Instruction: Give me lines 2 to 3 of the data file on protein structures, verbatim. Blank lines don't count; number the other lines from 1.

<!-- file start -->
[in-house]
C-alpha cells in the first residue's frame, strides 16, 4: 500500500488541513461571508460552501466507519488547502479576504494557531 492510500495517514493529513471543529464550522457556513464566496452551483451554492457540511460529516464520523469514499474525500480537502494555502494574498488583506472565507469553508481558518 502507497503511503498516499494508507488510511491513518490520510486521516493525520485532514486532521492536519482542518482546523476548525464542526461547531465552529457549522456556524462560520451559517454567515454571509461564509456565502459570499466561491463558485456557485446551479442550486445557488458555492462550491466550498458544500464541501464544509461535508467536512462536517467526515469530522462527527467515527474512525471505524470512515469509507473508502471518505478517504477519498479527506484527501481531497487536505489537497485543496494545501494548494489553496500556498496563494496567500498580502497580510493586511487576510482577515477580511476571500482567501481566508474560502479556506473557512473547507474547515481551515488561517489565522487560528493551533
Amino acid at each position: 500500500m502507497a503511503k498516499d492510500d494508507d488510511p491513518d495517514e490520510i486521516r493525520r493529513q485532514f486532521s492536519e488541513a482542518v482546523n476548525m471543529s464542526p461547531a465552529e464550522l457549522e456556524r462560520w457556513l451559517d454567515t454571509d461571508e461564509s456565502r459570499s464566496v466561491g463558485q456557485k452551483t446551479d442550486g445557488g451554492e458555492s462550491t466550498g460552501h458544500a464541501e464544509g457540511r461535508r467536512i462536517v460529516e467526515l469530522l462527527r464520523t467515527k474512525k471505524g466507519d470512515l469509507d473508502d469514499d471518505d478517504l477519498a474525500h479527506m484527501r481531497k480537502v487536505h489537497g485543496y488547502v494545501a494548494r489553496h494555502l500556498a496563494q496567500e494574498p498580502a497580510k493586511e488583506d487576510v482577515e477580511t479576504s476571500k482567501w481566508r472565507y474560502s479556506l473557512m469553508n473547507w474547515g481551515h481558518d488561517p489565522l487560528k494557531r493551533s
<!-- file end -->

C-alpha cells in the first residue's frame, strides 16, 4: 500500500488541513461571508460552501466507519488547502479576504494557531 492510500495517514493529513471543529464550522457556513464566496452551483451554492457540511460529516464520523469514499474525500480537502494555502494574498488583506472565507469553508481558518 502507497503511503498516499494508507488510511491513518490520510486521516493525520485532514486532521492536519482542518482546523476548525464542526461547531465552529457549522456556524462560520451559517454567515454571509461564509456565502459570499466561491463558485456557485446551479442550486445557488458555492462550491466550498458544500464541501464544509461535508467536512462536517467526515469530522462527527467515527474512525471505524470512515469509507473508502471518505478517504477519498479527506484527501481531497487536505489537497485543496494545501494548494489553496500556498496563494496567500498580502497580510493586511487576510482577515477580511476571500482567501481566508474560502479556506473557512473547507474547515481551515488561517489565522487560528493551533
Amino acid at each position: 500500500m502507497a503511503k498516499d492510500d494508507d488510511p491513518d495517514e490520510i486521516r493525520r493529513q485532514f486532521s492536519e488541513a482542518v482546523n476548525m471543529s464542526p461547531a465552529e464550522l457549522e456556524r462560520w457556513l451559517d454567515t454571509d461571508e461564509s456565502r459570499s464566496v466561491g463558485q456557485k452551483t446551479d442550486g445557488g451554492e458555492s462550491t466550498g460552501h458544500a464541501e464544509g457540511r461535508r467536512i462536517v460529516e467526515l469530522l462527527r464520523t467515527k474512525k471505524g466507519d470512515l469509507d473508502d469514499d471518505d478517504l477519498a474525500h479527506m484527501r481531497k480537502v487536505h489537497g485543496y488547502v494545501a494548494r489553496h494555502l500556498a496563494q496567500e494574498p498580502a497580510k493586511e488583506d487576510v482577515e477580511t479576504s476571500k482567501w481566508r472565507y474560502s479556506l473557512m469553508n473547507w474547515g481551515h481558518d488561517p489565522l487560528k494557531r493551533s